SalonQP 2013: Hoptroff No.10 – Cruise Control

I often restrict my discussions to mechanical watches. The sight of an oscillating balance wheel and pulsing hairspring always encourages a small grin to appear on my face. However, in this instance, I feel there is justification in discussing a watch that does not feature an escapement.

Richard Hoptroff is the founder of London based newcomer, Hoptroff. He launched his brand at SalonQP 2013 with four new models.

Three models incorporate quartz movements and bluetooth technology. However, it was his No.10 model which provided much intrigue when I saw it at the show. It is the first atomic pocket watch.

Hoptroff n.10 Atomic

Hoptroff n.10 Atomic

I visited Richard’s workshop earlier this year and was amazed to hear of his plans. A Symmetricon atomic physics package is at the heart of the behemoth timepiece, measuring 82 mm in diameter and 25 mm in height.

Originally developed in collaboration with the US Department of Defense, the atomic physics package has been used in cruise missiles and unmanned aerial vehicles to provide navigational abilities, even in areas where GPS radio jamming devices are in operation.

Hoptroff n.10 Atomic

Hoptroff n.10 Atomic

In this instance the atomic heart of the timepiece confers a level of unprecedented accuracy. The No.10 model is said to lose / gain only 1.5 seconds per thousand years. The front of the dial features a total of 28 functions including sidereal time, longitude, latitude, moon age, local tide height, humidity and temperature.

Hoptroff was clearly keen to show the No.10 model at SalonQP 2013, even though the second dial to the rear of the No.10 was missing and will not be completed until 2014. The watch displayed at the event had no caseback attached, leaving the inside of the watch exposed, with the silver coloured Symmetricon hardware on show.

Hoptroff n.10 Atomic

Hoptroff n.10 Atomic

The planned second dial will bestow an additional 20 functions once available. I cannot think of another timepiece equipped with so many functions. Indeed, it would arguably be impossible to grant this number of functions to a mechanical timepiece, however, based on the relentless innovation seen in the watch industry of late, this may ultimately prove to be incorrect.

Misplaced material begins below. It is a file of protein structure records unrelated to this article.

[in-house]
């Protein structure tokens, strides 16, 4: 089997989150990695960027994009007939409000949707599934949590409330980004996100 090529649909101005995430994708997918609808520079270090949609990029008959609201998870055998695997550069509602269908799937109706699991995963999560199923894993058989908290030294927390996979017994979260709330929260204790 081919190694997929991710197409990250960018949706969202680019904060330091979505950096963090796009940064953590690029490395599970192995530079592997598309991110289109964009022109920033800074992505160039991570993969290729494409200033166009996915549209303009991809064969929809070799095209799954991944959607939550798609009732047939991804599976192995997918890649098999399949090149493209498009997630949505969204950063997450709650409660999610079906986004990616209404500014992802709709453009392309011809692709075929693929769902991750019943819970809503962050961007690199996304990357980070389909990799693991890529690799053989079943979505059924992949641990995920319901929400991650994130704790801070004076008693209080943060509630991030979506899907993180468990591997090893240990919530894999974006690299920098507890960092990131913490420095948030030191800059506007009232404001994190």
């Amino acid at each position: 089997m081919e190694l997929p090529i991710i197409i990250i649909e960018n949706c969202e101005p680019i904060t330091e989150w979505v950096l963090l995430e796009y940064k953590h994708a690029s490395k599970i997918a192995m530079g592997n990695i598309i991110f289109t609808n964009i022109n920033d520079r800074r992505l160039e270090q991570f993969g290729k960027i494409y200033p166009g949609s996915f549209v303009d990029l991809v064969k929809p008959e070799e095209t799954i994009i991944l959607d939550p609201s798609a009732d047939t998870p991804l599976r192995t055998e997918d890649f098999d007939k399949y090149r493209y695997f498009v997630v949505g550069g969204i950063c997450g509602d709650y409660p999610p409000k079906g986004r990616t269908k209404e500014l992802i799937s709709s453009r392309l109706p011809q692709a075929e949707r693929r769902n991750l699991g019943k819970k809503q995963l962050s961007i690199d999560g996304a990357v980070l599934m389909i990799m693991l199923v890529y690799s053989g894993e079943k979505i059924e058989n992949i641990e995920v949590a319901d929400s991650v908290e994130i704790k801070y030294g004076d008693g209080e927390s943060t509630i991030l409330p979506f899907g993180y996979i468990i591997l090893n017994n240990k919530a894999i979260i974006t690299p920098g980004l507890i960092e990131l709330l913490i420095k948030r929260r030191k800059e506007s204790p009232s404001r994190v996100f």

One aspect is certain, no mechanical watch will ever rival the accuracy of the No.10 Pocket Watch.

SalonQP 2013: Closing remarks

The allure of horology is that time is conveyed with charm. Accuracy, whilst important, is not the only raison d’être for purchase. Many people will select watches because of their attractive aesthetics or the perfectionism pursued, and delivered, by their talented creators.

Nevertheless, the pursuit of enhanced accuracy should be applauded. Andreas Strehler and Richard Hoptroff have evidently been successful in their desire to achieve this goal. Whilst both have adopted very different approaches, they clearly have shown their innovative prowess and will hopefully continue to exhibit inventive flourishes of genius for many years to come.

More resources about SalonQP 2013 on Official SalonQP Website, and The Telegraph.
Part #2 available on DreamChrono about the SalonQP 2013 by Ken Kessler.

    Author Bio

    Articles by Angus Davies


    Angus Davies is a self-confessed horological addict. It was this passion for watch collecting which led to the launch of his own website, ESCAPEMENT, in 2011. He now regularly writes articles for other websites and magazines both in his native UK, mainland Europe and the US. These include printed titles such as Great Golf Magazine, iW Magazine, Deluxe Swiss Made.